Approaches for Building a Business Case for Enterprise Search

Approaches for Identifying Information Access Needs and to Build a Business Case for Enterprise Search and Findability

We have defined a number of alternative approaches to identify the need and value of search-driven findability to support an organisation or a specific process. In other words, different methods to build a business case for enterprise search in a specific organization or process.

Task oriented

Analysing information access needs in relation to specific work task within a business process (by utilizing e.g. the method developed by Byström/Strindberg or the Customer Carewords method).

Process oriented

Mapping the process flow of sequential and dependent (value-adding) activities and the related information access needs, Analysing the dependencies/accessibility of information systems in the different activities (e.g. by using some kind of Business Process Modeling, like the Astrakan-method).

Decision oriented

Identifying and analysing the decision points and the related information access needs within a process.

Risk oriented

Analysing situations within a process or for decision points where the right information was not available. Or even worse if there only was old and unvalid information available? What would have been the outcome of the situation if the desired/needed information had been available? How can we avoid for this scenario to be repeated? Inspired by Lynda Moulton at LWM Technology Services and Martin White of IntranetFocus.

Effect oriented

Determine the desired effects from search-driven findability and define measuring point to follow up the effects over time. Includes also identification of the related target groups/personas and their information access needs to be fulfilled for the effects to be reached (based on the InUse method and previous work at Ericsson (Case Study) and Forsmark (Case Study). An enhanced variant of this method is currently being developed in a project at Chalmers.

Our ambition is to use these methods to help organisations identify information access needs and findability barriers and to help motivate search investments. The analysis could for example be performed by our Findability Business Consultants as part of an in-depth findability review focusing on either an existing application or a specific business process.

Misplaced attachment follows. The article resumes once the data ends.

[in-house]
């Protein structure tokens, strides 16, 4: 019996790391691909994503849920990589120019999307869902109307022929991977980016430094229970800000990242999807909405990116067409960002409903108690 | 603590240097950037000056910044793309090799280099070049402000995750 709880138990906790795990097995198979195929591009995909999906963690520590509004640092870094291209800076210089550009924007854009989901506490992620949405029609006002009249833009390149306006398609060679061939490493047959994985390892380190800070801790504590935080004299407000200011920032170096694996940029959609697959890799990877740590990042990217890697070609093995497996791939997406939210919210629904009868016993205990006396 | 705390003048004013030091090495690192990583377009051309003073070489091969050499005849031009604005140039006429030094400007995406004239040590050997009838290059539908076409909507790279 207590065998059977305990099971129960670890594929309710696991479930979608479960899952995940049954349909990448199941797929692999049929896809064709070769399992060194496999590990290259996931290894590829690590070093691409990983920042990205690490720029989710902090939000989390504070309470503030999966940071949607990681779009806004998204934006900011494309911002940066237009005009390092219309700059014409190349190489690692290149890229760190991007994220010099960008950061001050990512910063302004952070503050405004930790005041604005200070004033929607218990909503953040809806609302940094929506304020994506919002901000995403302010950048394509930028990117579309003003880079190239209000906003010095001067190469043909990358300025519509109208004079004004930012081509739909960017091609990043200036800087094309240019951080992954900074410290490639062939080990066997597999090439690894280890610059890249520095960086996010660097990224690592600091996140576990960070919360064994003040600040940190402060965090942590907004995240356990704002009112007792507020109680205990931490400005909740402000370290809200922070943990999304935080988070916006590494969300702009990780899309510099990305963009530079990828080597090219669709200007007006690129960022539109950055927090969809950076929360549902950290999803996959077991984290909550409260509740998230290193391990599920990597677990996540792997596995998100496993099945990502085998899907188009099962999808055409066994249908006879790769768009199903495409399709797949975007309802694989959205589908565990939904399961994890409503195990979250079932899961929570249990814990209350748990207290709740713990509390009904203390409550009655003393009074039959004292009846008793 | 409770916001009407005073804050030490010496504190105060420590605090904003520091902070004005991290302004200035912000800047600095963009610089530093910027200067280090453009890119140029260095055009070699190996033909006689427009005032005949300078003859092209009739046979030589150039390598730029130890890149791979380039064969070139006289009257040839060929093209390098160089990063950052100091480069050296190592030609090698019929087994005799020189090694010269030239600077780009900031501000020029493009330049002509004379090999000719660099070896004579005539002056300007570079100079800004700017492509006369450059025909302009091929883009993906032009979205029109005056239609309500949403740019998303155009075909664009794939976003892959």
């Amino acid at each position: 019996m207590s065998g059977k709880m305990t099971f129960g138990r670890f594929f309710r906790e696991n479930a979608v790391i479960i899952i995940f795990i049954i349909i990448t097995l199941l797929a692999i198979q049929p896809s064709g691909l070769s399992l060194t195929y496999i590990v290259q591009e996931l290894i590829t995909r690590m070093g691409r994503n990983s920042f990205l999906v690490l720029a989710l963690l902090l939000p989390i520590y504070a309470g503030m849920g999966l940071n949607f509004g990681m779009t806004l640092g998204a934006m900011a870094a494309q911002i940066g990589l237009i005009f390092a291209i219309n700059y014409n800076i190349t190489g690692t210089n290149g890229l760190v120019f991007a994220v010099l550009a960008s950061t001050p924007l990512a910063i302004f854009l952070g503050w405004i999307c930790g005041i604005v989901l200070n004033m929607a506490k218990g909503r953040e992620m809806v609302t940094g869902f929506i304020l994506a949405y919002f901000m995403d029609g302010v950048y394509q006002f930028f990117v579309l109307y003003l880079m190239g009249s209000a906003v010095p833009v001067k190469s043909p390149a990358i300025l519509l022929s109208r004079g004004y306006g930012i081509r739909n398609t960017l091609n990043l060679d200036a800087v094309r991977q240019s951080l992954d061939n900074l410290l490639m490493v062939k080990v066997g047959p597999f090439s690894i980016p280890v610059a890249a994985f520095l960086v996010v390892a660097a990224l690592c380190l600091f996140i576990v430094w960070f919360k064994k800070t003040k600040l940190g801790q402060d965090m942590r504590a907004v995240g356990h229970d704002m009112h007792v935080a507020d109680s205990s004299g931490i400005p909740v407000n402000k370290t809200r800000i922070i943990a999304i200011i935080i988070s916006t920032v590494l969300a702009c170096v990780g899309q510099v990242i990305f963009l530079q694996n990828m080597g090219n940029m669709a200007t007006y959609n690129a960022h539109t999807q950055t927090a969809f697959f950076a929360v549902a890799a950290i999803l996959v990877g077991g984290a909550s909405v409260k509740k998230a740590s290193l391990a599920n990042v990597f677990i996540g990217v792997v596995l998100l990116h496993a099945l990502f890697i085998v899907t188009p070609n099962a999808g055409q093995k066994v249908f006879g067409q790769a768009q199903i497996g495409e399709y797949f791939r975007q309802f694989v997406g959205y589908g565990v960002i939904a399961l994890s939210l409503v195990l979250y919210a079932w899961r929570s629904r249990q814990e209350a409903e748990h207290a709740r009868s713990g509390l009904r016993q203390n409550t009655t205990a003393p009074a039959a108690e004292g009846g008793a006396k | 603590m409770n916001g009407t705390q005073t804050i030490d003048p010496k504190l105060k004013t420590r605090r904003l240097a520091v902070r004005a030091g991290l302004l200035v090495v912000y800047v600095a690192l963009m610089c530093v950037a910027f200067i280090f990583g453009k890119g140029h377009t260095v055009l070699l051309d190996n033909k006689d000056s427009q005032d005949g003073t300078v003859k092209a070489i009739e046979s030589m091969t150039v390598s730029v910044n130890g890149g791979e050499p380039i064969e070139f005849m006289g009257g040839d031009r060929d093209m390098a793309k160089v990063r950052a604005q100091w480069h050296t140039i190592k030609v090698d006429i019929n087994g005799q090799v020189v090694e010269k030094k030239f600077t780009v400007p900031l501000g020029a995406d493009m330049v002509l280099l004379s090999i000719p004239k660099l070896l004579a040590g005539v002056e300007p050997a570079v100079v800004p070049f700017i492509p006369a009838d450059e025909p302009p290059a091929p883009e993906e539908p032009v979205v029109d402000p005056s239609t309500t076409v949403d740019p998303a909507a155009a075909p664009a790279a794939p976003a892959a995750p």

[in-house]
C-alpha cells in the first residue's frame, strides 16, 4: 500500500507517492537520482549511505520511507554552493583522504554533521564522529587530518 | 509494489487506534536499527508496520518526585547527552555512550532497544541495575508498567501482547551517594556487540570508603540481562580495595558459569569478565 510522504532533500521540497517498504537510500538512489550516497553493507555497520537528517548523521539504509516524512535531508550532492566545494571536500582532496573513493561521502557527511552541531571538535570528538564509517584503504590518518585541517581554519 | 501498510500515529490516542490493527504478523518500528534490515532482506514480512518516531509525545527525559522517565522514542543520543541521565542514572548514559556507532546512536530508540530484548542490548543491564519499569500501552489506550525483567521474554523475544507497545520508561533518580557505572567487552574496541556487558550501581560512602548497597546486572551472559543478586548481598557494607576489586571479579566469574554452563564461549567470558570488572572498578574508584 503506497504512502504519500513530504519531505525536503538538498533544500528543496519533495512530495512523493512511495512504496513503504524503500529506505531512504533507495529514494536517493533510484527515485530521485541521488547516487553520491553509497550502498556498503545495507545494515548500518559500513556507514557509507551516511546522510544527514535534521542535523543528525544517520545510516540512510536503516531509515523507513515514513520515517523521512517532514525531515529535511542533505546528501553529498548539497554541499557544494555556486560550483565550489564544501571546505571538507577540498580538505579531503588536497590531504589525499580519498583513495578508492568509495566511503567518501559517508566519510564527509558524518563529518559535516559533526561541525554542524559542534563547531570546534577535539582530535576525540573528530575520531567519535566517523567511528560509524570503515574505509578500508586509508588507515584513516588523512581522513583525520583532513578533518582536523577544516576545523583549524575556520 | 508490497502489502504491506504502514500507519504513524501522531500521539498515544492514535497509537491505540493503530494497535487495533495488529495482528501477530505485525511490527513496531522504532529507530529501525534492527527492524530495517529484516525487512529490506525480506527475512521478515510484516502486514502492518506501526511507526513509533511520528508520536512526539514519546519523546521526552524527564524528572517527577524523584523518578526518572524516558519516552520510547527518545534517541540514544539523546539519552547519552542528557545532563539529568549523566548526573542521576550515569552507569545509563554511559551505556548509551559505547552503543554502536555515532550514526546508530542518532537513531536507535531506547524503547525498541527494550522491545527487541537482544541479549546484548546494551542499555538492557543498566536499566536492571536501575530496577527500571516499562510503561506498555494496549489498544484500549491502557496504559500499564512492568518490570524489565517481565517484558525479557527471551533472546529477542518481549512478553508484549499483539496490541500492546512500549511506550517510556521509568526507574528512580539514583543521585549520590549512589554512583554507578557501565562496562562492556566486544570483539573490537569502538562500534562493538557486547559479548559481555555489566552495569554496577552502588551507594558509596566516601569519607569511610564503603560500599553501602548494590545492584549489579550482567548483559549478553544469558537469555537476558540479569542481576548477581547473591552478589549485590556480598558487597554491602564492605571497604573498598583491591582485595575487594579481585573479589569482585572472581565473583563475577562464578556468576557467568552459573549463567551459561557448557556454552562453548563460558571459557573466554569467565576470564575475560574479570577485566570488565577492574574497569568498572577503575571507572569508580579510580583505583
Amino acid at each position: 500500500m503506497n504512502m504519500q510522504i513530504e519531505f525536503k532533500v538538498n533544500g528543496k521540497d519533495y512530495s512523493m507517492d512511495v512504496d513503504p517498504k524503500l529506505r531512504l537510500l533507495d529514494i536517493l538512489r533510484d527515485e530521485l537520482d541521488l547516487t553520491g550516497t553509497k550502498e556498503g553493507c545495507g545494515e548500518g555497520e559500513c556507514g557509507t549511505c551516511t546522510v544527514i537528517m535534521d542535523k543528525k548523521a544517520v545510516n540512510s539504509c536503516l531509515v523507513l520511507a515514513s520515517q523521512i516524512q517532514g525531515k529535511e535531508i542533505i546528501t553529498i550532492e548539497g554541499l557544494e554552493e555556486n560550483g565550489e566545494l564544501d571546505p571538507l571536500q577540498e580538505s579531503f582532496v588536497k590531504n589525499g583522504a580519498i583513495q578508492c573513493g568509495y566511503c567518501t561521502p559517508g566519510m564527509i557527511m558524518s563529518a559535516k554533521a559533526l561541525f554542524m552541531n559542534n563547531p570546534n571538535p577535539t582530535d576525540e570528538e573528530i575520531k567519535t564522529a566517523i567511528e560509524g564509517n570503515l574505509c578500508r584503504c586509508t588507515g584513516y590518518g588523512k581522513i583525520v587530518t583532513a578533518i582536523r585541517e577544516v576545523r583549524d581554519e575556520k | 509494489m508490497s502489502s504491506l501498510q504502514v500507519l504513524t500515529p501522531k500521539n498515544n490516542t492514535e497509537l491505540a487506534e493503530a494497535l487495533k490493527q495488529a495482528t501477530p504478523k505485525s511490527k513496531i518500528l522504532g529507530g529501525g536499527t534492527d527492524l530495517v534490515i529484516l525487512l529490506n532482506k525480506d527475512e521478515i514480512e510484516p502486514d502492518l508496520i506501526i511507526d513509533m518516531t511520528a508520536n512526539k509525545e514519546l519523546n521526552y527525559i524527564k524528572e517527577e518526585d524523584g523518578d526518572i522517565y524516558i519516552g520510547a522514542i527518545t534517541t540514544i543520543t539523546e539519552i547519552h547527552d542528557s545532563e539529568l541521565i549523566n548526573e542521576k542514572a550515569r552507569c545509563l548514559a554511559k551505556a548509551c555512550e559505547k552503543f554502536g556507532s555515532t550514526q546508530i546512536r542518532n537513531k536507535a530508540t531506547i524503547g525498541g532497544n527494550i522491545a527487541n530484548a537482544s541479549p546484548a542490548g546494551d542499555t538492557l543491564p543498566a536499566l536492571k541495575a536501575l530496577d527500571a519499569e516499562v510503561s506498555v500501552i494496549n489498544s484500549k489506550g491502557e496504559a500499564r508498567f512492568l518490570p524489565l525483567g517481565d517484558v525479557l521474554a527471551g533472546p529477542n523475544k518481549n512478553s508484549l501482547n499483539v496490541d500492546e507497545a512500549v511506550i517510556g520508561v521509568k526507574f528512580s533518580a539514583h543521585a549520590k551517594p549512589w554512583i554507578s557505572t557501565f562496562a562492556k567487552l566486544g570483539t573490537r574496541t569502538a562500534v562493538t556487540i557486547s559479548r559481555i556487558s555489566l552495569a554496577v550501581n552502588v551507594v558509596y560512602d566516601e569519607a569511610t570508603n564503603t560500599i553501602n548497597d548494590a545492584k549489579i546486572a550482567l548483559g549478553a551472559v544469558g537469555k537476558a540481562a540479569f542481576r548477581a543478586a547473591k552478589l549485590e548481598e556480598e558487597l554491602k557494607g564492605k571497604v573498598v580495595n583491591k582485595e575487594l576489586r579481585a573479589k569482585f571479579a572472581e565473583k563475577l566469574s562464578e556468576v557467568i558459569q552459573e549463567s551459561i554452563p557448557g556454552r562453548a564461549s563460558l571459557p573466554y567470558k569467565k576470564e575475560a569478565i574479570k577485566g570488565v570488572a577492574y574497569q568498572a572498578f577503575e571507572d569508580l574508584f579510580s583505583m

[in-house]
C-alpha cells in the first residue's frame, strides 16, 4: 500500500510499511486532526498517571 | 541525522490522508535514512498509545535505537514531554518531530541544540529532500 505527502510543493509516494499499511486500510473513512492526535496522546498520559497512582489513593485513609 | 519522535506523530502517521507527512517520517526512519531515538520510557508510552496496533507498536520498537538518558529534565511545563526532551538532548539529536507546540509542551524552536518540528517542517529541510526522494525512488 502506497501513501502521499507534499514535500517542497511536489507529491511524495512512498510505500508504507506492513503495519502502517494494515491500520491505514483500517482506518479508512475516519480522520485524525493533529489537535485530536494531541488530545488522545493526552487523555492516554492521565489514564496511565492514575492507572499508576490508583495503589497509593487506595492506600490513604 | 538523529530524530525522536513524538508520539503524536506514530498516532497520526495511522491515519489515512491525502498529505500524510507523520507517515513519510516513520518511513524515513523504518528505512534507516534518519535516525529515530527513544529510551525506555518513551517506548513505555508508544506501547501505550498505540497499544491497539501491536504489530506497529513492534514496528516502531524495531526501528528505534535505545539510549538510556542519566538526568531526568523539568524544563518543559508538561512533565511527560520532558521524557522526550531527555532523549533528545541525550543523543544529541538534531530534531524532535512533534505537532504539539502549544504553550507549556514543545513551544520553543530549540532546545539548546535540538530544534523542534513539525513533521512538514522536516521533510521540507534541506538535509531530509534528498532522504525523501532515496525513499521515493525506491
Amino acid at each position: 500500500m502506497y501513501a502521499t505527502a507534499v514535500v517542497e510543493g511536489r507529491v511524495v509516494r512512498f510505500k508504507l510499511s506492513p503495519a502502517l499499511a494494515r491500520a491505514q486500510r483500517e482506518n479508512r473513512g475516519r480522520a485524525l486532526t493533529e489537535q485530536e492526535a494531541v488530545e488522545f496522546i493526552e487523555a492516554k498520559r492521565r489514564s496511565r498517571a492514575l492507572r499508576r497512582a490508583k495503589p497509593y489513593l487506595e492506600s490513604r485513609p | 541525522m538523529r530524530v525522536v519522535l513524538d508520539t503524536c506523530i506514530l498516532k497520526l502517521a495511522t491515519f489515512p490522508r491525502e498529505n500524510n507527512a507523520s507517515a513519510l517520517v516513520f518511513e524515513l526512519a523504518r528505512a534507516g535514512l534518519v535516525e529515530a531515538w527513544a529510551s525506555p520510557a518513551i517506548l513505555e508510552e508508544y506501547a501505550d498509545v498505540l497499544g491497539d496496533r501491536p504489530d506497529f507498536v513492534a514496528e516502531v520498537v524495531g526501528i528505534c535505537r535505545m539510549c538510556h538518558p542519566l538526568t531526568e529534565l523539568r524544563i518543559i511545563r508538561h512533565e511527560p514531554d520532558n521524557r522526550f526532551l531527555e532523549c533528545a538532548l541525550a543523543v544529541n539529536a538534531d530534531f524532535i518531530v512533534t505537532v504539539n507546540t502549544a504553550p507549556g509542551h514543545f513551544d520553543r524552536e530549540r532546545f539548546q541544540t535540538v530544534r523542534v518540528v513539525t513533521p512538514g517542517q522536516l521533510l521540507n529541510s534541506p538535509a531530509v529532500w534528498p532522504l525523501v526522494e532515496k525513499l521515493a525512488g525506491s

Findability day in Stockholm – search trends and customer insights

Last Thursday about 50 of Findwise customers, friends and people from the industry gathered in Stockholm for a Findability day (#findday12). The purpose was simply to share experiences from choosing, implementing and developing search and findability solutions for all types of business and use cases.

Martin White, who has been in the intranet business since 1996, held the keynote speech about “Why business success depends on search”.
Among other things he spoke about why the work starts once search is implemented, how a search team should be staffed and what the top priority areas are for larger companies.
Martin has also published an article about Enterprise Search Team Management  that gives valuable insight in how to staff a search initiative. The latest research note from Martin White on Enterprise search trends and developments.

Henrik Sunnefeldt, SKF, and Joakim Hallin, SEB, were next on stage and shared their experiences from working with larger search implementations.
Henrik, who is program manager for search at SKF, showed several examples of how search can be applied within an enterprise (intranet, internet, apps, Search-as-a-Service etc) to deliver value to both employees and customers.
As for SEB, Joakim described how SEB has worked actively with search for the past two years. The most popular and successful implementation is a Global People Search. The presentation showed how SEB have changed their way of working; from country specific phone books to a single interface that also contains skills, biographies, tags and more.

During the day we also had the opportunity to listen to three expert presentations about Big data (by Daniel Ling and Magnus Ebbeson), Hydra – a content processing framework – video and presentation (by Joel Westberg) and Better Business, Protection & Revenue (by David Kemp from Autonomy).
As for Big data, there is also a good introduction here on the Findability blog.

Niklas Olsson and Patric Jansson from KTH came on stage at 15:30 and described how they have been running their swift-footed search project during the last year. There are some great learnings from working early with requirements and putting effort into the data quality.

Least, but not last, the day ended with Kristian Norling from Findwise who gave a presentation on the results from the Enterprise Search and Findability Survey. 170 respondents from all over the world filled out the survey during the spring 2012 that showed quite some interesting patterns.